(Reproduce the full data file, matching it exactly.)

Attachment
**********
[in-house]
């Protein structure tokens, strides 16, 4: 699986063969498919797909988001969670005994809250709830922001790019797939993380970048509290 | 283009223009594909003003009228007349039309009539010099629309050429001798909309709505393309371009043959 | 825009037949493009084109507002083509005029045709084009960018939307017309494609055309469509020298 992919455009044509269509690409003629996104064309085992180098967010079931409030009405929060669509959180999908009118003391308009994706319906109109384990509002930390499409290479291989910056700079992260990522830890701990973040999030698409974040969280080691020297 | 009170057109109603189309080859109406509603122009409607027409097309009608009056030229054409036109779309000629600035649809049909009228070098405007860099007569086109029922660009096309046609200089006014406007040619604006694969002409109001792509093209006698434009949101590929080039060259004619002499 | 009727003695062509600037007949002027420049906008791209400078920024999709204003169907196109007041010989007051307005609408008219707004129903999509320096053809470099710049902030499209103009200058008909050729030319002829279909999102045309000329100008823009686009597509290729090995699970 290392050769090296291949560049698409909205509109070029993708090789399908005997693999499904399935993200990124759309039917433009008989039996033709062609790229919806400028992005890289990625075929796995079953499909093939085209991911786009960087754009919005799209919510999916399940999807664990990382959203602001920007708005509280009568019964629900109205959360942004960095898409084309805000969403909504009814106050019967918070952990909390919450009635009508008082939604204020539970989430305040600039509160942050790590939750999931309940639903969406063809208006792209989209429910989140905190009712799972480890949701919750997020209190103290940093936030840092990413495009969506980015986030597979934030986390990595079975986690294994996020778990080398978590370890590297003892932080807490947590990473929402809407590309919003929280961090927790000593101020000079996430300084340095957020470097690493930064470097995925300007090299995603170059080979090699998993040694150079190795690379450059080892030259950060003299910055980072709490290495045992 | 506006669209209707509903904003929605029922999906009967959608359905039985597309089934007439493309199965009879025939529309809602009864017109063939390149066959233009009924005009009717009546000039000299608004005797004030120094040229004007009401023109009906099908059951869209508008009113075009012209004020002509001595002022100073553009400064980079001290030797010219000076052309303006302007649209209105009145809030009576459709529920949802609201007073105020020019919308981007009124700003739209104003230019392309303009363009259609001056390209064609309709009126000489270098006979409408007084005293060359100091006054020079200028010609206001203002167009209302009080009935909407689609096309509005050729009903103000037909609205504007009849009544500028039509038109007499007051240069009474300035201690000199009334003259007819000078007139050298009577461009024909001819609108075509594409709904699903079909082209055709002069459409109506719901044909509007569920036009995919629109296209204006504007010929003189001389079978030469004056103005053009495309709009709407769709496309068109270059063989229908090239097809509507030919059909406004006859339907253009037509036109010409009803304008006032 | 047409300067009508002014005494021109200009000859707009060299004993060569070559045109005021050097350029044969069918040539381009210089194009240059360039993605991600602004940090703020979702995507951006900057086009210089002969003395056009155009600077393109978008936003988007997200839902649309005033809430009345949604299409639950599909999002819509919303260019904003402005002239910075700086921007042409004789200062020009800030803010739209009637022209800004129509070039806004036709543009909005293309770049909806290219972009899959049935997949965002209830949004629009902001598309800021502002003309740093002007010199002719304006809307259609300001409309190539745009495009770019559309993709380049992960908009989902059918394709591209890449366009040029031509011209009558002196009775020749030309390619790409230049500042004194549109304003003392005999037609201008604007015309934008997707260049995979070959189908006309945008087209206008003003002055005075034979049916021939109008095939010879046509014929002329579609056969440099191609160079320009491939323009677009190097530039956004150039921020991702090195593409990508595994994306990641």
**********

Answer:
[in-house]
């Protein structure tokens, strides 16, 4: 699986063969498919797909988001969670005994809250709830922001790019797939993380970048509290 | 283009223009594909003003009228007349039309009539010099629309050429001798909309709505393309371009043959 | 825009037949493009084109507002083509005029045709084009960018939307017309494609055309469509020298 992919455009044509269509690409003629996104064309085992180098967010079931409030009405929060669509959180999908009118003391308009994706319906109109384990509002930390499409290479291989910056700079992260990522830890701990973040999030698409974040969280080691020297 | 009170057109109603189309080859109406509603122009409607027409097309009608009056030229054409036109779309000629600035649809049909009228070098405007860099007569086109029922660009096309046609200089006014406007040619604006694969002409109001792509093209006698434009949101590929080039060259004619002499 | 009727003695062509600037007949002027420049906008791209400078920024999709204003169907196109007041010989007051307005609408008219707004129903999509320096053809470099710049902030499209103009200058008909050729030319002829279909999102045309000329100008823009686009597509290729090995699970 290392050769090296291949560049698409909205509109070029993708090789399908005997693999499904399935993200990124759309039917433009008989039996033709062609790229919806400028992005890289990625075929796995079953499909093939085209991911786009960087754009919005799209919510999916399940999807664990990382959203602001920007708005509280009568019964629900109205959360942004960095898409084309805000969403909504009814106050019967918070952990909390919450009635009508008082939604204020539970989430305040600039509160942050790590939750999931309940639903969406063809208006792209989209429910989140905190009712799972480890949701919750997020209190103290940093936030840092990413495009969506980015986030597979934030986390990595079975986690294994996020778990080398978590370890590297003892932080807490947590990473929402809407590309919003929280961090927790000593101020000079996430300084340095957020470097690493930064470097995925300007090299995603170059080979090699998993040694150079190795690379450059080892030259950060003299910055980072709490290495045992 | 506006669209209707509903904003929605029922999906009967959608359905039985597309089934007439493309199965009879025939529309809602009864017109063939390149066959233009009924005009009717009546000039000299608004005797004030120094040229004007009401023109009906099908059951869209508008009113075009012209004020002509001595002022100073553009400064980079001290030797010219000076052309303006302007649209209105009145809030009576459709529920949802609201007073105020020019919308981007009124700003739209104003230019392309303009363009259609001056390209064609309709009126000489270098006979409408007084005293060359100091006054020079200028010609206001203002167009209302009080009935909407689609096309509005050729009903103000037909609205504007009849009544500028039509038109007499007051240069009474300035201690000199009334003259007819000078007139050298009577461009024909001819609108075509594409709904699903079909082209055709002069459409109506719901044909509007569920036009995919629109296209204006504007010929003189001389079978030469004056103005053009495309709009709407769709496309068109270059063989229908090239097809509507030919059909406004006859339907253009037509036109010409009803304008006032 | 047409300067009508002014005494021109200009000859707009060299004993060569070559045109005021050097350029044969069918040539381009210089194009240059360039993605991600602004940090703020979702995507951006900057086009210089002969003395056009155009600077393109978008936003988007997200839902649309005033809430009345949604299409639950599909999002819509919303260019904003402005002239910075700086921007042409004789200062020009800030803010739209009637022209800004129509070039806004036709543009909005293309770049909806290219972009899959049935997949965002209830949004629009902001598309800021502002003309740093002007010199002719304006809307259609300001409309190539745009495009770019559309993709380049992960908009989902059918394709591209890449366009040029031509011209009558002196009775020749030309390619790409230049500042004194549109304003003392005999037609201008604007015309934008997707260049995979070959189908006309945008087209206008003003002055005075034979049916021939109008095939010879046509014929002329579609056969440099191609160079320009491939323009677009190097530039956004150039921020991702090195593409990508595994994306990641």